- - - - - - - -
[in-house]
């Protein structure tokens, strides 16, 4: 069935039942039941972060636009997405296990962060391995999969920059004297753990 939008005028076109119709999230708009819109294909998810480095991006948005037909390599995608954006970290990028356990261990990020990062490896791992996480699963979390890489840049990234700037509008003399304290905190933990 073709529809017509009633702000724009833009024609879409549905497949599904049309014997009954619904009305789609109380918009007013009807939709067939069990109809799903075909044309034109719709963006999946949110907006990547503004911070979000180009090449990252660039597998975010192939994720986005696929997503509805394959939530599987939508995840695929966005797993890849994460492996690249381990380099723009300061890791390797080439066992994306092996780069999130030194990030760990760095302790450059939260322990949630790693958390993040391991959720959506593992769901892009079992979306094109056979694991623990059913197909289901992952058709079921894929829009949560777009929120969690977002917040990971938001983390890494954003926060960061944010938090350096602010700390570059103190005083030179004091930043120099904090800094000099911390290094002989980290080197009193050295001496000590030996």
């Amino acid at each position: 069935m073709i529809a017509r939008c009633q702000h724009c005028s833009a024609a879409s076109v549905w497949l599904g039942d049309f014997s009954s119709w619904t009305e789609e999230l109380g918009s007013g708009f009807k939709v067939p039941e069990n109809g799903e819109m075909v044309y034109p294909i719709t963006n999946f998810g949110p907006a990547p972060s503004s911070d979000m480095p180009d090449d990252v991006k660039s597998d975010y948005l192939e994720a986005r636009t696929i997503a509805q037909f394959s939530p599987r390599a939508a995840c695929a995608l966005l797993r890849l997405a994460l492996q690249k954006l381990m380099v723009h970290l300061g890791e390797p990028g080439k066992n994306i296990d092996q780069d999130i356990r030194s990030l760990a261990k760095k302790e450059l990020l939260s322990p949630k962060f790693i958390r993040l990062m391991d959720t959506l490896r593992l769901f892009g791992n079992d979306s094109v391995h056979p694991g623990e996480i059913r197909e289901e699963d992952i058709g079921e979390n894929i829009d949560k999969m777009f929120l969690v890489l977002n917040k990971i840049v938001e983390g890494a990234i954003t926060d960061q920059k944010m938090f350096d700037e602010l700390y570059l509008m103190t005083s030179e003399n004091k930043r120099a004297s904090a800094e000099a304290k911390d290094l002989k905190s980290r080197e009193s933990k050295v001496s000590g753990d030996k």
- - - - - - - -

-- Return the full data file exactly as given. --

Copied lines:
[in-house]
């Protein structure tokens, strides 16, 4: 069935039942039941972060636009997405296990962060391995999969920059004297753990 939008005028076109119709999230708009819109294909998810480095991006948005037909390599995608954006970290990028356990261990990020990062490896791992996480699963979390890489840049990234700037509008003399304290905190933990 073709529809017509009633702000724009833009024609879409549905497949599904049309014997009954619904009305789609109380918009007013009807939709067939069990109809799903075909044309034109719709963006999946949110907006990547503004911070979000180009090449990252660039597998975010192939994720986005696929997503509805394959939530599987939508995840695929966005797993890849994460492996690249381990380099723009300061890791390797080439066992994306092996780069999130030194990030760990760095302790450059939260322990949630790693958390993040391991959720959506593992769901892009079992979306094109056979694991623990059913197909289901992952058709079921894929829009949560777009929120969690977002917040990971938001983390890494954003926060960061944010938090350096602010700390570059103190005083030179004091930043120099904090800094000099911390290094002989980290080197009193050295001496000590030996």
């Amino acid at each position: 069935m073709i529809a017509r939008c009633q702000h724009c005028s833009a024609a879409s076109v549905w497949l599904g039942d049309f014997s009954s119709w619904t009305e789609e999230l109380g918009s007013g708009f009807k939709v067939p039941e069990n109809g799903e819109m075909v044309y034109p294909i719709t963006n999946f998810g949110p907006a990547p972060s503004s911070d979000m480095p180009d090449d990252v991006k660039s597998d975010y948005l192939e994720a986005r636009t696929i997503a509805q037909f394959s939530p599987r390599a939508a995840c695929a995608l966005l797993r890849l997405a994460l492996q690249k954006l381990m380099v723009h970290l300061g890791e390797p990028g080439k066992n994306i296990d092996q780069d999130i356990r030194s990030l760990a261990k760095k302790e450059l990020l939260s322990p949630k962060f790693i958390r993040l990062m391991d959720t959506l490896r593992l769901f892009g791992n079992d979306s094109v391995h056979p694991g623990e996480i059913r197909e289901e699963d992952i058709g079921e979390n894929i829009d949560k999969m777009f929120l969690v890489l977002n917040k990971i840049v938001e983390g890494a990234i954003t926060d960061q920059k944010m938090f350096d700037e602010l700390y570059l509008m103190t005083s030179e003399n004091k930043r120099a004297s904090a800094e000099a304290k911390d290094l002989k905190s980290r080197e009193s933990k050295v001496s000590g753990d030996k």